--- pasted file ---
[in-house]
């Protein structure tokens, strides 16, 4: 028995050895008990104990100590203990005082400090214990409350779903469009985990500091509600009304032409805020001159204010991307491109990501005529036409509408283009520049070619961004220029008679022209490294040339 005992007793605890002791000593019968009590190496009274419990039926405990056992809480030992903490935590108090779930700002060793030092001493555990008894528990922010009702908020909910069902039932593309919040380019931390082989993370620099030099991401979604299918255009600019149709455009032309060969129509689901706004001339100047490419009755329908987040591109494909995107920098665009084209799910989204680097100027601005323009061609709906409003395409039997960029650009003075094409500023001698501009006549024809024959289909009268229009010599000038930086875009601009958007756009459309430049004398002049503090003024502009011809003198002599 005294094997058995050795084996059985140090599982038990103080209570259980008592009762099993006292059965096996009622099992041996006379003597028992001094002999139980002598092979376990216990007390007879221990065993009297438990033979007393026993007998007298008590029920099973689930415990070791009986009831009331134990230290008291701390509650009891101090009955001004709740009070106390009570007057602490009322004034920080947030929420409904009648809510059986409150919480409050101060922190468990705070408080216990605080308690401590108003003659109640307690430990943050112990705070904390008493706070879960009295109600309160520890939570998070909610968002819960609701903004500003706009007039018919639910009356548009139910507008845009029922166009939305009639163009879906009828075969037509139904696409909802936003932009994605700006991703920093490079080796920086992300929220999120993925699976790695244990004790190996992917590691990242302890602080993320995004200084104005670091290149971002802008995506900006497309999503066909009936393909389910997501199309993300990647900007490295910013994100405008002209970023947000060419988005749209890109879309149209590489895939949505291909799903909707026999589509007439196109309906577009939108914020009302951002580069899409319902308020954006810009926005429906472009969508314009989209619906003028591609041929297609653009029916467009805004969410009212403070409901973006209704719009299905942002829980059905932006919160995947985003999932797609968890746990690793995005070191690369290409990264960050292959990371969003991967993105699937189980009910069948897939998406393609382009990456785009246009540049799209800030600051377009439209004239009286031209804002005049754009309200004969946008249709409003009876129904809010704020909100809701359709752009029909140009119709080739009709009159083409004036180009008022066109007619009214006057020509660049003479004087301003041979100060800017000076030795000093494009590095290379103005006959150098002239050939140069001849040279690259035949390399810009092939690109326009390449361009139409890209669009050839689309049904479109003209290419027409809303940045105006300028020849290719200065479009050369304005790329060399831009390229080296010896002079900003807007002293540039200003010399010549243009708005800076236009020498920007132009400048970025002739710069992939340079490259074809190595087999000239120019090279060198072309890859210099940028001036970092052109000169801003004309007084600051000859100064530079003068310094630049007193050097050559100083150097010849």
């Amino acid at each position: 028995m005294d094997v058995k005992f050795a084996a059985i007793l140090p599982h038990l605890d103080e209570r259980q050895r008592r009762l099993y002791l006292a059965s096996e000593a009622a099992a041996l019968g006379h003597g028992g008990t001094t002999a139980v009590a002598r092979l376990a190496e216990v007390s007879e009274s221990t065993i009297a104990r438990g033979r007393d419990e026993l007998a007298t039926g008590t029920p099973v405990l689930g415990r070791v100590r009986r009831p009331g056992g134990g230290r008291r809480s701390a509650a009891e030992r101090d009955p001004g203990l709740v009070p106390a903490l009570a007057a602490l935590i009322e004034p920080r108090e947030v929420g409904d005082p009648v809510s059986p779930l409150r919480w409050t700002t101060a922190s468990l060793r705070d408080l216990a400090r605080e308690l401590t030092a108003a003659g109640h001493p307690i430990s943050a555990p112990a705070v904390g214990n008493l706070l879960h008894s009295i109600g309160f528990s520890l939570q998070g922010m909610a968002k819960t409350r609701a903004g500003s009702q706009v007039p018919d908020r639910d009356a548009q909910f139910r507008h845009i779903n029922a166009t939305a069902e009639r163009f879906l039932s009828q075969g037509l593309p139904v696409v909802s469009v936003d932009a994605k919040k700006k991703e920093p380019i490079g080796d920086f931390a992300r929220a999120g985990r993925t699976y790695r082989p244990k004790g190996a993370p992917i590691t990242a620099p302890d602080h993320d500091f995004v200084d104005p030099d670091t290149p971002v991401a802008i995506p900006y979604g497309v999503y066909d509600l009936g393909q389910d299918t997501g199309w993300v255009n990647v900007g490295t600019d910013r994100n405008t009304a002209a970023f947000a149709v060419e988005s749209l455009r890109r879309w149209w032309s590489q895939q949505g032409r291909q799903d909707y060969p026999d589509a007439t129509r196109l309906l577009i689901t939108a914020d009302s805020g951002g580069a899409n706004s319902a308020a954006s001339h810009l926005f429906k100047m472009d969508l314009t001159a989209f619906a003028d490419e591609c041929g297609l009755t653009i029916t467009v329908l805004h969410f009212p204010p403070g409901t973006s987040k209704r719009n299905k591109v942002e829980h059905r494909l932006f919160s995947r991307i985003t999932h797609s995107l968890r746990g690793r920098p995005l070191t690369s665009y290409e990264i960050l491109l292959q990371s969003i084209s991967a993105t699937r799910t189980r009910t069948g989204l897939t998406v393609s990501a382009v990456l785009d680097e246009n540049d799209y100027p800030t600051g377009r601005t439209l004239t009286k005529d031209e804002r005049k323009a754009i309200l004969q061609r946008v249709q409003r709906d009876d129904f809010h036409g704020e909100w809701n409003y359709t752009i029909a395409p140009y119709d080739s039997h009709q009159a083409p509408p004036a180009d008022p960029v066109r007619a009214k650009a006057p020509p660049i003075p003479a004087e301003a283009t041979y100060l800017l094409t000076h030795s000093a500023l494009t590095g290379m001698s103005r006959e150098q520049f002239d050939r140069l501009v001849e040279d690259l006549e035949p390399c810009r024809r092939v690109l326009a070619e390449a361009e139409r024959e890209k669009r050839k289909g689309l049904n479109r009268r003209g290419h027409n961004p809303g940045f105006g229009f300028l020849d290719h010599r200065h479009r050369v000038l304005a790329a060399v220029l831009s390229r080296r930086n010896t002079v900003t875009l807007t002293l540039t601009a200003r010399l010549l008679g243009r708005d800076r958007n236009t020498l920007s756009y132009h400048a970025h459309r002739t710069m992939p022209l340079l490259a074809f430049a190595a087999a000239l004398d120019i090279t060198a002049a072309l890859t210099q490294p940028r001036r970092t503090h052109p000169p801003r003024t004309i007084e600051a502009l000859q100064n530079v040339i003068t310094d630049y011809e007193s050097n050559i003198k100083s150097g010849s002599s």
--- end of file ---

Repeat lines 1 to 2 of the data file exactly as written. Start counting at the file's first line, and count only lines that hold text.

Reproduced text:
[in-house]
């Protein structure tokens, strides 16, 4: 028995050895008990104990100590203990005082400090214990409350779903469009985990500091509600009304032409805020001159204010991307491109990501005529036409509408283009520049070619961004220029008679022209490294040339 005992007793605890002791000593019968009590190496009274419990039926405990056992809480030992903490935590108090779930700002060793030092001493555990008894528990922010009702908020909910069902039932593309919040380019931390082989993370620099030099991401979604299918255009600019149709455009032309060969129509689901706004001339100047490419009755329908987040591109494909995107920098665009084209799910989204680097100027601005323009061609709906409003395409039997960029650009003075094409500023001698501009006549024809024959289909009268229009010599000038930086875009601009958007756009459309430049004398002049503090003024502009011809003198002599 005294094997058995050795084996059985140090599982038990103080209570259980008592009762099993006292059965096996009622099992041996006379003597028992001094002999139980002598092979376990216990007390007879221990065993009297438990033979007393026993007998007298008590029920099973689930415990070791009986009831009331134990230290008291701390509650009891101090009955001004709740009070106390009570007057602490009322004034920080947030929420409904009648809510059986409150919480409050101060922190468990705070408080216990605080308690401590108003003659109640307690430990943050112990705070904390008493706070879960009295109600309160520890939570998070909610968002819960609701903004500003706009007039018919639910009356548009139910507008845009029922166009939305009639163009879906009828075969037509139904696409909802936003932009994605700006991703920093490079080796920086992300929220999120993925699976790695244990004790190996992917590691990242302890602080993320995004200084104005670091290149971002802008995506900006497309999503066909009936393909389910997501199309993300990647900007490295910013994100405008002209970023947000060419988005749209890109879309149209590489895939949505291909799903909707026999589509007439196109309906577009939108914020009302951002580069899409319902308020954006810009926005429906472009969508314009989209619906003028591609041929297609653009029916467009805004969410009212403070409901973006209704719009299905942002829980059905932006919160995947985003999932797609968890746990690793995005070191690369290409990264960050292959990371969003991967993105699937189980009910069948897939998406393609382009990456785009246009540049799209800030600051377009439209004239009286031209804002005049754009309200004969946008249709409003009876129904809010704020909100809701359709752009029909140009119709080739009709009159083409004036180009008022066109007619009214006057020509660049003479004087301003041979100060800017000076030795000093494009590095290379103005006959150098002239050939140069001849040279690259035949390399810009092939690109326009390449361009139409890209669009050839689309049904479109003209290419027409809303940045105006300028020849290719200065479009050369304005790329060399831009390229080296010896002079900003807007002293540039200003010399010549243009708005800076236009020498920007132009400048970025002739710069992939340079490259074809190595087999000239120019090279060198072309890859210099940028001036970092052109000169801003004309007084600051000859100064530079003068310094630049007193050097050559100083150097010849």